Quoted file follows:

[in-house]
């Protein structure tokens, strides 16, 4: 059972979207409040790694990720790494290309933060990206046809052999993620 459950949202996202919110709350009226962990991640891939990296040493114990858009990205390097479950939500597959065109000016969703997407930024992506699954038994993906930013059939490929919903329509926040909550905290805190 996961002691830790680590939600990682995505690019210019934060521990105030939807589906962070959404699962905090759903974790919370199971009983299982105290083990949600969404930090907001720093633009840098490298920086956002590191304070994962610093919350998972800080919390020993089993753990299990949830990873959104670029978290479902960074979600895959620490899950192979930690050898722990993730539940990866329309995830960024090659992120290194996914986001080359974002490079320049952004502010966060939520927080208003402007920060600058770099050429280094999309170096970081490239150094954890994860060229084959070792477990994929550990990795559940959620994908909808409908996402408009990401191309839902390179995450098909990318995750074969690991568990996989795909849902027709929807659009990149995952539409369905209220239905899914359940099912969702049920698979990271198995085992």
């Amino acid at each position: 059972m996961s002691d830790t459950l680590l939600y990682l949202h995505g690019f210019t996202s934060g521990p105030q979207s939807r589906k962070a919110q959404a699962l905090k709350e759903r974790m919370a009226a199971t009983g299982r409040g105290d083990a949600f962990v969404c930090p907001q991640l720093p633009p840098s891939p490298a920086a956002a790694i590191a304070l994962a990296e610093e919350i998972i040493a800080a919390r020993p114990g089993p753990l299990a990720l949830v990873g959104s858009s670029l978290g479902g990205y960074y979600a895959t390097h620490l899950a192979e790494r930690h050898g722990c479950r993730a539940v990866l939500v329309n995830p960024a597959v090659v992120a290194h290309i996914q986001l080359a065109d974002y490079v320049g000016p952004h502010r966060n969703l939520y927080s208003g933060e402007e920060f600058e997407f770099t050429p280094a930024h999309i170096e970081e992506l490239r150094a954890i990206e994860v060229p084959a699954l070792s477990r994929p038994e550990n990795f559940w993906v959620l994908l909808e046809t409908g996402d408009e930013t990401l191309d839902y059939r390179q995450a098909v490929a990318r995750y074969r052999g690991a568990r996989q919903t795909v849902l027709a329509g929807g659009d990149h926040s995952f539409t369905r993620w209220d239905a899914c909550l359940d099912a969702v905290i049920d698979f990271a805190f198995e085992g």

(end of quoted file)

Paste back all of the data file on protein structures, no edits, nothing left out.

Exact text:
[in-house]
């Protein structure tokens, strides 16, 4: 059972979207409040790694990720790494290309933060990206046809052999993620 459950949202996202919110709350009226962990991640891939990296040493114990858009990205390097479950939500597959065109000016969703997407930024992506699954038994993906930013059939490929919903329509926040909550905290805190 996961002691830790680590939600990682995505690019210019934060521990105030939807589906962070959404699962905090759903974790919370199971009983299982105290083990949600969404930090907001720093633009840098490298920086956002590191304070994962610093919350998972800080919390020993089993753990299990949830990873959104670029978290479902960074979600895959620490899950192979930690050898722990993730539940990866329309995830960024090659992120290194996914986001080359974002490079320049952004502010966060939520927080208003402007920060600058770099050429280094999309170096970081490239150094954890994860060229084959070792477990994929550990990795559940959620994908909808409908996402408009990401191309839902390179995450098909990318995750074969690991568990996989795909849902027709929807659009990149995952539409369905209220239905899914359940099912969702049920698979990271198995085992």
């Amino acid at each position: 059972m996961s002691d830790t459950l680590l939600y990682l949202h995505g690019f210019t996202s934060g521990p105030q979207s939807r589906k962070a919110q959404a699962l905090k709350e759903r974790m919370a009226a199971t009983g299982r409040g105290d083990a949600f962990v969404c930090p907001q991640l720093p633009p840098s891939p490298a920086a956002a790694i590191a304070l994962a990296e610093e919350i998972i040493a800080a919390r020993p114990g089993p753990l299990a990720l949830v990873g959104s858009s670029l978290g479902g990205y960074y979600a895959t390097h620490l899950a192979e790494r930690h050898g722990c479950r993730a539940v990866l939500v329309n995830p960024a597959v090659v992120a290194h290309i996914q986001l080359a065109d974002y490079v320049g000016p952004h502010r966060n969703l939520y927080s208003g933060e402007e920060f600058e997407f770099t050429p280094a930024h999309i170096e970081e992506l490239r150094a954890i990206e994860v060229p084959a699954l070792s477990r994929p038994e550990n990795f559940w993906v959620l994908l909808e046809t409908g996402d408009e930013t990401l191309d839902y059939r390179q995450a098909v490929a990318r995750y074969r052999g690991a568990r996989q919903t795909v849902l027709a329509g929807g659009d990149h926040s995952f539409t369905r993620w209220d239905a899914c909550l359940d099912a969702v905290i049920d698979f990271a805190f198995e085992g």